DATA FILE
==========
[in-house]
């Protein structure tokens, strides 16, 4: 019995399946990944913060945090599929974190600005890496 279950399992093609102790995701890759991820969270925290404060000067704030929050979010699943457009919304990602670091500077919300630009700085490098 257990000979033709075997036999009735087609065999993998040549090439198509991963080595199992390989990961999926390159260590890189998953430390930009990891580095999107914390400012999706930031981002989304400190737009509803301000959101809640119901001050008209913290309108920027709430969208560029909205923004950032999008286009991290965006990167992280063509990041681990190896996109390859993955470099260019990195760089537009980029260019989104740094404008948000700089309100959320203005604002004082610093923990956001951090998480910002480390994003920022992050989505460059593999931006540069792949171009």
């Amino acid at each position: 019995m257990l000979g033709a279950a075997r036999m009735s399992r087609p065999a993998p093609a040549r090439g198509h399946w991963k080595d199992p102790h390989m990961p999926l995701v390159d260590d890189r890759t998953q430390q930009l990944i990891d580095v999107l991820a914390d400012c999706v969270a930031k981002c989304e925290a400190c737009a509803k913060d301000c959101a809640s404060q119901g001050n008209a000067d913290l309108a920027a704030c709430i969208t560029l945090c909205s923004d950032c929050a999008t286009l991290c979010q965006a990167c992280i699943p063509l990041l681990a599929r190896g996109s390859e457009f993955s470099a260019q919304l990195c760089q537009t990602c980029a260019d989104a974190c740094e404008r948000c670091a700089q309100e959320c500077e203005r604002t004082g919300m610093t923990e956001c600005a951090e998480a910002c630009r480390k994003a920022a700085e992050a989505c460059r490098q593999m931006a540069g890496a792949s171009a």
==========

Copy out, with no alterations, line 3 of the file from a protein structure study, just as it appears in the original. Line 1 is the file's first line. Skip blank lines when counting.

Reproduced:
């Amino acid at each position: 019995m257990l000979g033709a279950a075997r036999m009735s399992r087609p065999a993998p093609a040549r090439g198509h399946w991963k080595d199992p102790h390989m990961p999926l995701v390159d260590d890189r890759t998953q430390q930009l990944i990891d580095v999107l991820a914390d400012c999706v969270a930031k981002c989304e925290a400190c737009a509803k913060d301000c959101a809640s404060q119901g001050n008209a000067d913290l309108a920027a704030c709430i969208t560029l945090c909205s923004d950032c929050a999008t286009l991290c979010q965006a990167c992280i699943p063509l990041l681990a599929r190896g996109s390859e457009f993955s470099a260019q919304l990195c760089q537009t990602c980029a260019d989104a974190c740094e404008r948000c670091a700089q309100e959320c500077e203005r604002t004082g919300m610093t923990e956001c600005a951090e998480a910002c630009r480390k994003a920022a700085e992050a989505c460059r490098q593999m931006a540069g890496a792949s171009a």